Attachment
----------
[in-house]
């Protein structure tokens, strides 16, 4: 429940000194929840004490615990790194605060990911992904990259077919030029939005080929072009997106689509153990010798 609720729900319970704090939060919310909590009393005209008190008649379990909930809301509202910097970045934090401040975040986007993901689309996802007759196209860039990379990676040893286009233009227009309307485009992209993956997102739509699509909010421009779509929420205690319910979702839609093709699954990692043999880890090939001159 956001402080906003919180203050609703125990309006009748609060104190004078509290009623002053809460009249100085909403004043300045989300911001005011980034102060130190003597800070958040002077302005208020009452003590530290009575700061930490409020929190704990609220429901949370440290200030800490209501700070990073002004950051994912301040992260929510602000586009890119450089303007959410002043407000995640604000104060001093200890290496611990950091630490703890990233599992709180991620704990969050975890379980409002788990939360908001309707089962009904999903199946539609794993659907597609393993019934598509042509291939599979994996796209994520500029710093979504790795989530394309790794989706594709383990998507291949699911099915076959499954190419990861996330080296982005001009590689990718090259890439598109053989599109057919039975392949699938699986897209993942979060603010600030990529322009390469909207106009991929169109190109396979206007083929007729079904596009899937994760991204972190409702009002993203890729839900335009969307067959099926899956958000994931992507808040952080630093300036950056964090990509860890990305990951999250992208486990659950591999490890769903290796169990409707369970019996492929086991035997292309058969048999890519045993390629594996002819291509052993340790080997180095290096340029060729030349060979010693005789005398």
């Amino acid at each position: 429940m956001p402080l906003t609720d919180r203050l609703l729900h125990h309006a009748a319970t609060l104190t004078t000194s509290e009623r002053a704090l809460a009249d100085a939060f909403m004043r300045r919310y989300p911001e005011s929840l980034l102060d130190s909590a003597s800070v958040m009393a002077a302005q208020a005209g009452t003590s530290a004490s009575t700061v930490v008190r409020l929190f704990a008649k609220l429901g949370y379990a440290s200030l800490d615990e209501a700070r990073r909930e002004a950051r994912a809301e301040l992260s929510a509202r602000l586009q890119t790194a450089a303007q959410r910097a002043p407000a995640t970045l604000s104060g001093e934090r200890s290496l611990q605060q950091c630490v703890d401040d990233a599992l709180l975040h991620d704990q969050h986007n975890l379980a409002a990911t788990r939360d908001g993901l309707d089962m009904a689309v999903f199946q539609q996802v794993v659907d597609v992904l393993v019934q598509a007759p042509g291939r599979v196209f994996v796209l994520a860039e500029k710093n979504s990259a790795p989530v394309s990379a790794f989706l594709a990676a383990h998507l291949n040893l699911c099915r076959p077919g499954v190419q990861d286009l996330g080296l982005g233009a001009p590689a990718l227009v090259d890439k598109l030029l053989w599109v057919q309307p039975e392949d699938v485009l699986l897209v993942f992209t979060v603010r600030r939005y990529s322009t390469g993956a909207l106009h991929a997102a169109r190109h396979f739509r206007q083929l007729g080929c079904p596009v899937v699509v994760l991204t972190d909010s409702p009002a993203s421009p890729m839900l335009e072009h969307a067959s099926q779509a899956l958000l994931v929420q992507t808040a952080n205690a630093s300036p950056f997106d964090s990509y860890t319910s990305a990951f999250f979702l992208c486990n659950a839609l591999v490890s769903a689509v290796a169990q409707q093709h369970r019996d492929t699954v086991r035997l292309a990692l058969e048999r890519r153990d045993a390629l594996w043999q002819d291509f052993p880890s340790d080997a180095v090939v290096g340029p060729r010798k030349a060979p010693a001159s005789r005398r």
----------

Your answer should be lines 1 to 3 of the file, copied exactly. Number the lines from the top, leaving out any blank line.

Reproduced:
[in-house]
């Protein structure tokens, strides 16, 4: 429940000194929840004490615990790194605060990911992904990259077919030029939005080929072009997106689509153990010798 609720729900319970704090939060919310909590009393005209008190008649379990909930809301509202910097970045934090401040975040986007993901689309996802007759196209860039990379990676040893286009233009227009309307485009992209993956997102739509699509909010421009779509929420205690319910979702839609093709699954990692043999880890090939001159 956001402080906003919180203050609703125990309006009748609060104190004078509290009623002053809460009249100085909403004043300045989300911001005011980034102060130190003597800070958040002077302005208020009452003590530290009575700061930490409020929190704990609220429901949370440290200030800490209501700070990073002004950051994912301040992260929510602000586009890119450089303007959410002043407000995640604000104060001093200890290496611990950091630490703890990233599992709180991620704990969050975890379980409002788990939360908001309707089962009904999903199946539609794993659907597609393993019934598509042509291939599979994996796209994520500029710093979504790795989530394309790794989706594709383990998507291949699911099915076959499954190419990861996330080296982005001009590689990718090259890439598109053989599109057919039975392949699938699986897209993942979060603010600030990529322009390469909207106009991929169109190109396979206007083929007729079904596009899937994760991204972190409702009002993203890729839900335009969307067959099926899956958000994931992507808040952080630093300036950056964090990509860890990305990951999250992208486990659950591999490890769903290796169990409707369970019996492929086991035997292309058969048999890519045993390629594996002819291509052993340790080997180095290096340029060729030349060979010693005789005398």
């Amino acid at each position: 429940m956001p402080l906003t609720d919180r203050l609703l729900h125990h309006a009748a319970t609060l104190t004078t000194s509290e009623r002053a704090l809460a009249d100085a939060f909403m004043r300045r919310y989300p911001e005011s929840l980034l102060d130190s909590a003597s800070v958040m009393a002077a302005q208020a005209g009452t003590s530290a004490s009575t700061v930490v008190r409020l929190f704990a008649k609220l429901g949370y379990a440290s200030l800490d615990e209501a700070r990073r909930e002004a950051r994912a809301e301040l992260s929510a509202r602000l586009q890119t790194a450089a303007q959410r910097a002043p407000a995640t970045l604000s104060g001093e934090r200890s290496l611990q605060q950091c630490v703890d401040d990233a599992l709180l975040h991620d704990q969050h986007n975890l379980a409002a990911t788990r939360d908001g993901l309707d089962m009904a689309v999903f199946q539609q996802v794993v659907d597609v992904l393993v019934q598509a007759p042509g291939r599979v196209f994996v796209l994520a860039e500029k710093n979504s990259a790795p989530v394309s990379a790794f989706l594709a990676a383990h998507l291949n040893l699911c099915r076959p077919g499954v190419q990861d286009l996330g080296l982005g233009a001009p590689a990718l227009v090259d890439k598109l030029l053989w599109v057919q309307p039975e392949d699938v485009l699986l897209v993942f992209t979060v603010r600030r939005y990529s322009t390469g993956a909207l106009h991929a997102a169109r190109h396979f739509r206007q083929l007729g080929c079904p596009v899937v699509v994760l991204t972190d909010s409702p009002a993203s421009p890729m839900l335009e072009h969307a067959s099926q779509a899956l958000l994931v929420q992507t808040a952080n205690a630093s300036p950056f997106d964090s990509y860890t319910s990305a990951f999250f979702l992208c486990n659950a839609l591999v490890s769903a689509v290796a169990q409707q093709h369970r019996d492929t699954v086991r035997l292309a990692l058969e048999r890519r153990d045993a390629l594996w043999q002819d291509f052993p880890s340790d080997a180095v090939v290096g340029p060729r010798k030349a060979p010693a001159s005789r005398r």